Selling Python Software
aleax at aleax.it
Mon Nov 3 14:54:52 CET 2003
John J. Lee wrote:
> Alex Martelli <aleax at aleax.it> writes:
>> "Can not be decompiled" is impossible whatever language you're using.
>> "*extreme* difficulty" is in the eye of the beholder. You can e.g.
>> add layers of encryption/decription to the bytecode, etc, but whatever
>> you do somebody else can undo. Depending on the relative skills of
>> you and the "somebody else" the ratio (your effort to keep things
>> secret, to theirs to uncover them) can be any.
> Whie this is all true, you seem to put undue emphasis on the fact that
> it's always *possible* to decompile stuff. Isn't the point you make
> in your last sentence actually crucial here? The game is to make your
Of course it's crucial. But so what?
> opponent (customer ;-) incur more expense in decompiling it than it
> would cost to just go ahead and pay you, is it not? And yeah, you
> also have to take into account how much it costs you to come up with
> the protection scheme, of course.
Of course. It can be framed as a zero-sum game of incomplete
information on both sides. You don't really know that anybody
will ever try to steal your code -- any eurocent you invest in
protecting it might be a complete waste, if nobody ever even
dreams of so trying. At the other extreme, whoever tries to do
the stealing might be technically good and well informed, as well
as dishonest, so that in 5 minutes they destroy 5 days' worth of
work by you on "protection". In both cases, investing in such
protection is throwing money away from your POV. The hypothetical
adversary, for his part, may not know and be unable to gauge the
effort needed to crack and steal your code -- if he's not well
informed nor competent, he might just be flailing around for 10
days and stop just before the 11th day's effort WOULD deliver the
illegal goods he's after.
Of course, guess what IS the effect on this game's payoff matrix
of discussing technical possibilities in a public forum. "I give
you three guesses, but the first two don't count"...:-).
> So, is there a good practical solution of that form, for Python code
> of this sort of size (or any other size)? I suspect the answer for
> standard Python may be no, while the answer for optimising compilers
> may be yes -- but that's just a guess.
The answer is no for either case. I've spent too high a proportion of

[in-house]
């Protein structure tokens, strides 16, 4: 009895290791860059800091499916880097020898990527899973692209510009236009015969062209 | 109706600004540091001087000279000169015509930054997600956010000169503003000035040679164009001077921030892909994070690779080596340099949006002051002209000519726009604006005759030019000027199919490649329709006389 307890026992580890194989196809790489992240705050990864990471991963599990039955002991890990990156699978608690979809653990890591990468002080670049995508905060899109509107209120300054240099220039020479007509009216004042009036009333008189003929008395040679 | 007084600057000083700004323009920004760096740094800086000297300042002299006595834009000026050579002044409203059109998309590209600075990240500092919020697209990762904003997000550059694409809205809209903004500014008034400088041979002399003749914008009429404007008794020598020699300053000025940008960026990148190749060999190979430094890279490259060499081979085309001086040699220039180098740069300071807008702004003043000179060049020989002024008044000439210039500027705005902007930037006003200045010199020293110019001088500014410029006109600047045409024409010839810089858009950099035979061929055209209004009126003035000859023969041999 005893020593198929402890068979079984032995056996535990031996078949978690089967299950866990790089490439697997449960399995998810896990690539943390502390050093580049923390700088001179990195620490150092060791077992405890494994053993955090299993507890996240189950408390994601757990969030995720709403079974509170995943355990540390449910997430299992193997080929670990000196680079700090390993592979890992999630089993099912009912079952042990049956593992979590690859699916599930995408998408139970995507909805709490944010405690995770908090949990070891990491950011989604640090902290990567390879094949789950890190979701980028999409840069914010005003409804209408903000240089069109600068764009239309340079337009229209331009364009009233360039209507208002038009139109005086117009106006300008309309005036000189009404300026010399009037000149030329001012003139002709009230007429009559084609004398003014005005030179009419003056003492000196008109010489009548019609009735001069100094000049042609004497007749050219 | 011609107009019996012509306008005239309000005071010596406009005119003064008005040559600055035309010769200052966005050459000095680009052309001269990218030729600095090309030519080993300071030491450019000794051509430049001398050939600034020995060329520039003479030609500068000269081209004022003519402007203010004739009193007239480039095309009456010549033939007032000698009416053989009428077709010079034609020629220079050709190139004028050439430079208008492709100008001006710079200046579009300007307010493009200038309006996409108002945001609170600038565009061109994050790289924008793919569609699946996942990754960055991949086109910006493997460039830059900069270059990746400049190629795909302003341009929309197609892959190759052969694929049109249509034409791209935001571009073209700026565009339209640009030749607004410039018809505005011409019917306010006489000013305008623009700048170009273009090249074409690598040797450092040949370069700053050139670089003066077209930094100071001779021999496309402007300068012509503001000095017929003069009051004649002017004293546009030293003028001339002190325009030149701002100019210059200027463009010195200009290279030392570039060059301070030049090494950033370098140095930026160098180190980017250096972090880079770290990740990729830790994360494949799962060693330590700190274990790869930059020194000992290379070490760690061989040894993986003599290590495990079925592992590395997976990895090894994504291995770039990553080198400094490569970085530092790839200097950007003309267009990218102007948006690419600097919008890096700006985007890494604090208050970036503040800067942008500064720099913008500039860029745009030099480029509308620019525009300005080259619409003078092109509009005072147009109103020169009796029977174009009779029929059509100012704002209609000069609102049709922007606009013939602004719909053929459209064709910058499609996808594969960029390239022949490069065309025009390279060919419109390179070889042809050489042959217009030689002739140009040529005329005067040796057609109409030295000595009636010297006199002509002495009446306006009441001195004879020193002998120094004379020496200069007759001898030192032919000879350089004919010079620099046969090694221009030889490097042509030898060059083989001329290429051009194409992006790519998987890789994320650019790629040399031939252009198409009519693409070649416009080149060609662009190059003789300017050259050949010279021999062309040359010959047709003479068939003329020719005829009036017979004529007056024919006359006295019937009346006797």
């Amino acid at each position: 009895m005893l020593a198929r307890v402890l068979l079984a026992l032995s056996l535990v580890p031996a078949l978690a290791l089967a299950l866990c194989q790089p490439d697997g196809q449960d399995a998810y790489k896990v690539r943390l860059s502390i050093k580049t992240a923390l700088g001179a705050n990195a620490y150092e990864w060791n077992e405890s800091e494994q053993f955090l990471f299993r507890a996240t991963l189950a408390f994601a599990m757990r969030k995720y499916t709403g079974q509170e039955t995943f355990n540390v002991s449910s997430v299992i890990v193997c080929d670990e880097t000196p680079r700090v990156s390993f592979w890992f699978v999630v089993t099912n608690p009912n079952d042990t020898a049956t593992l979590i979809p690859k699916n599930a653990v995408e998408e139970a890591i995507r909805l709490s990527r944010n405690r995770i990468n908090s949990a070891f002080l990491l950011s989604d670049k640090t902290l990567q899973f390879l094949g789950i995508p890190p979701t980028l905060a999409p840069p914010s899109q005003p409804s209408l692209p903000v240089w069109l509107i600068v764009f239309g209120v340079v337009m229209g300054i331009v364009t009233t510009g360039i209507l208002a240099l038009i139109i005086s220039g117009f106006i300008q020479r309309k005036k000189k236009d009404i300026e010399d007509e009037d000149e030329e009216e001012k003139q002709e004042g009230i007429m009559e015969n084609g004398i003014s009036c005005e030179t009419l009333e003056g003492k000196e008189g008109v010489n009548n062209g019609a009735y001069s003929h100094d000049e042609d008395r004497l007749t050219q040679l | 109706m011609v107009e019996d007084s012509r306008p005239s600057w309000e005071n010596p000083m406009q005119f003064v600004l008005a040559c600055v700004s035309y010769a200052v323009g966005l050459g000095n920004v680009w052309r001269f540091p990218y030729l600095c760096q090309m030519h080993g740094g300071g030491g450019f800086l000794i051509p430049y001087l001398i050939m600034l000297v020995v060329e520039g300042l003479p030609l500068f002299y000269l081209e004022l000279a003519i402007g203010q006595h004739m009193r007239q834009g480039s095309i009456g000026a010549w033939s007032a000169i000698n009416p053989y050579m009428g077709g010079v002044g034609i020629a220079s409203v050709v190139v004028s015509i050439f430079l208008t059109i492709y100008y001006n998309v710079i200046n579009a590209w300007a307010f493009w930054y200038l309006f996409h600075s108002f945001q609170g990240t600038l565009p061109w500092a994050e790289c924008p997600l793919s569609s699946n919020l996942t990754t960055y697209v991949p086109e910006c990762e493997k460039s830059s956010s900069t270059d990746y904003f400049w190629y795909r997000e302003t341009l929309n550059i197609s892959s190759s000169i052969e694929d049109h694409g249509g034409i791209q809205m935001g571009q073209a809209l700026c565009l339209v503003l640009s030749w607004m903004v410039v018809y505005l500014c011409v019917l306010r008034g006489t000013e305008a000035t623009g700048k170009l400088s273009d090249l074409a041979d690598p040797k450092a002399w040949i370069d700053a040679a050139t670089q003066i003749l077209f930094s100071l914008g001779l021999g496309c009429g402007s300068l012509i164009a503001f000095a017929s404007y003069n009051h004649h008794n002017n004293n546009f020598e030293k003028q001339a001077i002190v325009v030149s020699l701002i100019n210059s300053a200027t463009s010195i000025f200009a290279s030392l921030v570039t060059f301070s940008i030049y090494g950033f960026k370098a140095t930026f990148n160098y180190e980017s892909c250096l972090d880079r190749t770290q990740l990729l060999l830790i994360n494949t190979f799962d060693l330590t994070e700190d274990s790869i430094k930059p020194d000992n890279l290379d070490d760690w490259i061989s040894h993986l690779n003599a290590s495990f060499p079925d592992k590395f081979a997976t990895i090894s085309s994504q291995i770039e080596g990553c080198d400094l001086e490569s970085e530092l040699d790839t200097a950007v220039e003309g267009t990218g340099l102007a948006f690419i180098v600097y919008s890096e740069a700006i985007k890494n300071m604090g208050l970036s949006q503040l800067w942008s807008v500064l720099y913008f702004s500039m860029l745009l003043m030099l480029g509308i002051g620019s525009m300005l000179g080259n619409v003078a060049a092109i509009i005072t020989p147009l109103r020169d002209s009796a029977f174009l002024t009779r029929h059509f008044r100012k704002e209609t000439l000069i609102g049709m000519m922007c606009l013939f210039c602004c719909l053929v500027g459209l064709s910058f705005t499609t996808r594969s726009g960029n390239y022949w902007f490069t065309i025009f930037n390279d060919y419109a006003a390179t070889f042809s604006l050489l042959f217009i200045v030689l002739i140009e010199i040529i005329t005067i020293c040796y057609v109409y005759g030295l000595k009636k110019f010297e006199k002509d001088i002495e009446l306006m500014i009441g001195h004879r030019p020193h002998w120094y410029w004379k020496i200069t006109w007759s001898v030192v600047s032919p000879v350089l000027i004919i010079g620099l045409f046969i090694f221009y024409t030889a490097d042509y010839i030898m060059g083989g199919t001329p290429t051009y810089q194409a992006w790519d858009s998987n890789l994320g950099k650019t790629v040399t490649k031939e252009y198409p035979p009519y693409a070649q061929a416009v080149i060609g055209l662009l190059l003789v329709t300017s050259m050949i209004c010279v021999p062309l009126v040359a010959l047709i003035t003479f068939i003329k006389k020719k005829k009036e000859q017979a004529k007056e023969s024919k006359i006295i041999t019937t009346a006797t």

my life (at my previous employer) putting "protection systems" in
place (including optimising compilers, weird machine-code tricks,
even in one case some microcode hacks), and it was the worst waste of
my time anybody could possibly devise.
Part of the problem is, that the "warezdoodz culture" is stacked
against you. If you DO come up with a novel approach, that is a
challenge to guys who SPEND THEIR LIFE doing essentially nothing
but cracking software-protection schemes *for fun*. Even if it's
taken you 10 hours and it makes them spend 20 hours, they _do not
account this as a cost_, any more than a crossword enthusiast sees
as "a cost" the hours he spends cracking a particularly devious
crossword -- indeed, once said enthusiast is good enough, unless
the puzzle it's hard it's no fun. But don't think that therefore
using an obviously weak scheme is a counter: just below the top
crackerz there are layers and layers of progressively less capable
ones desperate to put notches in their belt.
To me, playing such zero-sum games is a net loss and waste of time
because with the same investment of my time and energy I could
be playing games with sum _greater_ than zero, as is normally the
case for technical development not connected to security issues
(i.e., where the only "net benefit" of the development doesn't
boil down to frustrating somebody else's attempts at cracking and
stealing) and even for much security-related work (e.g., most of
OpenBSD's developments help against plain old BUGS and crashes just
as much as they help against wilfull attacks against you).
There exist technical solutions that DO make it impossible for
anybody to crack your precious algorithms: just make those precious
algorithms available only from a network server under your total
control, NEVER giving out executable code for them. (You can then
work on securing the network server, etc, but these ARE problems
that are technically susceptible to good solutions). If anybody
refuses this solution (surely a costly one on some parameters) it
probably means their algorithms aren't worth all that much after
all (there may be connectivity, latency or bandwidth problems in
some cases, of course, but with the spread of network technologies
these are progressively less likely to apply as time goes by). If
the algorithms aren't worth all that much, they're not worth me
spending my time in zero-sum games to protect them -- lawyers are
probably more emotionally attuned than engineers to playing zero-
sum games, since so much of legal practice vs so little engineering
practice is like that, so that may be a back-up possibility.
It's not about programming languages at all. In the end, "clever"
schemes that are presumed to let people run code on machines under
their control yet never be able to "read" the code must rely on
machinecode tricks of some sort, anyway, since obviously, from a
technical viewpoint, if the code must be executable, it must be
*read* on the way to the execution engine -- if it's encrypted it
must exist in decrypted form at some point (and it can then be
captured and examined at that point), etc. Some of the code that
I was supposed to "protect" for my previous employer was in C,
Fortran, C++, and other high-level languages; some was in
machine code; other yet was in intermediate-code generated by a
proprietary scripting language; ... in the end it made no real
difference one way or another.
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